In the fitting estimating unit response profiles used by Miura et al. (2014), the temporal Gaussian contained a parameter Q that quantified the diagonal orientation of the response in frequency space. Diagonally oriented or inseparable responses (Q = 1) indicate speed sensitivity independent of spatial features. Conversely, profiles elongated across spatial frequencies showing a constant optimum temporal frequency are separable (Q≈0), characteristic of temporal frequency tuning. Units showed a continuum of Q values; MT had a median of 0.25 making it more speed tuned than MST at 0.07. The low values surprisingly imply that most units in these motion areas have speed sensitivity that depends on spatial features. A comparison of this MST result to V1 population Q values of 0.08 (Priebe et al., 2006) shows similar speed tuning in MST and generic visual area V1. Previous work using a different method to estimate separability found a higher proportion of MT units (~0.25) to be speed tuned (Perrone and Thiele, 2001). Separability estimates depend on how the sparsely sampled frequency space is fitted with a 2D function and the use of symmetric functions by Miura et al. influenced estimates (Perrone, 2006). The frequency bandwidth of units makes them sensitive not just to sine waves but to features like edges ubiquitous in natural scenes. Neural recordings over longer presentations (>700 ms compared to 60 ms) found the tuning of initially less separable units to be more separable under broadband stimulation (Perrone and Thiele, 2001; Priebe et al., 2003). Human psychophysics experiments with presentations times comparable to Miura et al. (2014) found that increasing frequency bandwidth strengthens OFR reducing variability, but degrades speed comparison judgments (Simoncini et al., 2012). While presentation time effects and task specificity remain unclear, speed estimation under natural stimulation seems to exploit the disambiguating effects of broadband frequencies (Priebe et al., 2006; Meso and Zanker, 2009).

Miura et al. (2014) filled a void in the literature by characterizing MST frequency responses and comparing that with MT to reveal differences in preferred spatial scales. They mapped out the OFR spatio-temporal frequency responses finding sensitivity similar to MST, but shifted toward higher frequencies. They showed that the OFR profile could be reconstructed by a linear summation of MT and MST profiles, suggesting both contribute through parallel and not serial computations to drive OFR. This raises the question: What might the roles of MT/MST be when OFR is replaced by or accompanied by perceptual judgments?

There remain open questions about characteristic separability and specific roles of both areas when processing natural scenes. Theoretical work continues to resolve how unit outputs from an MT under broadband stimulation might be transformed to resemble MST units and better predict behavior (Perrone, 2012). Human speed perception and action (OFR) seem to involve different information integration strategies (Simoncini et al., 2012). There is much work left to standardize methods for characterizing sparsely sampled frequency responses and compute separability, understand processing under naturalistic stimulation and probe the parallel pathways and their implications for perception and action computations.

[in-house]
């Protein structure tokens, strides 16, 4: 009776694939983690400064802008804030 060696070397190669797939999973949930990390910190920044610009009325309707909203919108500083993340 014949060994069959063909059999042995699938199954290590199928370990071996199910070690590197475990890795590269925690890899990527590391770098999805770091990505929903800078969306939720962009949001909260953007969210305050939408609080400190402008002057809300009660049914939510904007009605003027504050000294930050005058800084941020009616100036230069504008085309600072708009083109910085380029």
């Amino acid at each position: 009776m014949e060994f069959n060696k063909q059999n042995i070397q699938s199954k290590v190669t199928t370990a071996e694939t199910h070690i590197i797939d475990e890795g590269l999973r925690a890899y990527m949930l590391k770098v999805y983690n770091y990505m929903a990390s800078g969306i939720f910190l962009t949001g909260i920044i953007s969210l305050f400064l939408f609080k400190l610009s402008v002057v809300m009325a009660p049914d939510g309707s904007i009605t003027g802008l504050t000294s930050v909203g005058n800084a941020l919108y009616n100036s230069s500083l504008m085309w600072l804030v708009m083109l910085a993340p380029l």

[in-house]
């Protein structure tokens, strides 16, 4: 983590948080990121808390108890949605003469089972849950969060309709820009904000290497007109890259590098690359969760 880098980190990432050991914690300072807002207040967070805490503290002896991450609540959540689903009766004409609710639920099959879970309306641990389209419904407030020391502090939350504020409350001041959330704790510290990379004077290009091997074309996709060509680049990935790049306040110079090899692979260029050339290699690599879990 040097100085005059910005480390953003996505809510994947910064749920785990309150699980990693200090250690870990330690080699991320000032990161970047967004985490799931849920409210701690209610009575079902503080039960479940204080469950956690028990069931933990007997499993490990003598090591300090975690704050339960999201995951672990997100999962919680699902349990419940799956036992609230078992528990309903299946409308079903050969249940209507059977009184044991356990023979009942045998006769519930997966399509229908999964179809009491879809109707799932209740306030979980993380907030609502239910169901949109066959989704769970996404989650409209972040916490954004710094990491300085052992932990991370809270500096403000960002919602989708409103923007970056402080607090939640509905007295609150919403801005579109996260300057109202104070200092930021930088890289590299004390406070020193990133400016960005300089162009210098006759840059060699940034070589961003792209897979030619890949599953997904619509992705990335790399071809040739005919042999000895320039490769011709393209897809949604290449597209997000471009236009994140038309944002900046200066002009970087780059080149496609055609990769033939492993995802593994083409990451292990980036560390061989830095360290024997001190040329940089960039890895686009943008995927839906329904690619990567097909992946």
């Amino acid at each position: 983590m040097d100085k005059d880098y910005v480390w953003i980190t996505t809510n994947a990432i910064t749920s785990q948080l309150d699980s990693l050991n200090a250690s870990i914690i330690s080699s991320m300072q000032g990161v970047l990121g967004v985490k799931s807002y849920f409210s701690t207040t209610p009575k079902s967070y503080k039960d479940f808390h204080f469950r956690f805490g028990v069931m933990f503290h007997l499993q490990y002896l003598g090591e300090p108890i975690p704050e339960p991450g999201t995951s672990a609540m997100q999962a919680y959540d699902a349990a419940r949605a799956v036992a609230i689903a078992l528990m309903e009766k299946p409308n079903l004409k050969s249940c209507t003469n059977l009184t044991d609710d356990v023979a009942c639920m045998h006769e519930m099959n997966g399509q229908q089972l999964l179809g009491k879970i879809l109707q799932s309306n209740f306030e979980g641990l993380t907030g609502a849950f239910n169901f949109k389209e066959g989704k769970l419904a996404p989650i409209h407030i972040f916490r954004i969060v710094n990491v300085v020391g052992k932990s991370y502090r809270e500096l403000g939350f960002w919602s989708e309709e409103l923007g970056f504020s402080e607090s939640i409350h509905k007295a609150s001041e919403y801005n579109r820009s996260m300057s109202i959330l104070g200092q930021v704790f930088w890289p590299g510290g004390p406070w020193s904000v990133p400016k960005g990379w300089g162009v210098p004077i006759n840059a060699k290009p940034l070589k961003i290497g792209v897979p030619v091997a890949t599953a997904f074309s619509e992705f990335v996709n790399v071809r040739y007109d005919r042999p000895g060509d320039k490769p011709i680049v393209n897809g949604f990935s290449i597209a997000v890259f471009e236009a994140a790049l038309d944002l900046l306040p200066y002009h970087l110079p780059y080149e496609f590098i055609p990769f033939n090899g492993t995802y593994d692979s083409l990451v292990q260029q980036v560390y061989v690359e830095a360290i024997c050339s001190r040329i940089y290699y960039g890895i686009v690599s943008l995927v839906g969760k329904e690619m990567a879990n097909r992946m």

Conflict of Interest Statement

The authors declare that the research was conducted in the absence of any commercial or financial relationships that could be construed as a potential conflict of interest.

Acknowledgments

We acknowledge funding from the French ANR-13-BSHS2-0006 grant. We thank Dr. Guillaume Masson for useful discussions during the preparation of this text.

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Keywords: motion perception, ocular following, speed estimation, spatio-temporal frequencies, MT, MST

Citation: Meso AI and Simoncini C (2014) Towards an understanding of the roles of visual areas MT and MST in computing speed. Front. Comput. Neurosci. 8:92. doi: 10.3389/fncom.2014.00092

Received: 24 March 2014; Accepted: 22 July 2014;
Published online: 08 August 2014.

Edited by:

Martin Giese, University Clinic Tübingen, Germany

Reviewed by:

Ziad M. Hafed, University of Tuebingen, Germany

Copyright © 2014 Meso and Simoncini. This is an open-access article distributed under the terms of the Creative Commons Attribution License (CC BY). The use, distribution or reproduction in other forums is permitted, provided the original author(s) or licensor are credited and that the original publication in this journal is cited, in accordance with accepted academic practice. No use, distribution or reproduction is permitted which does not comply with these terms.

*Correspondence: andrew.meso@univ-amu.fr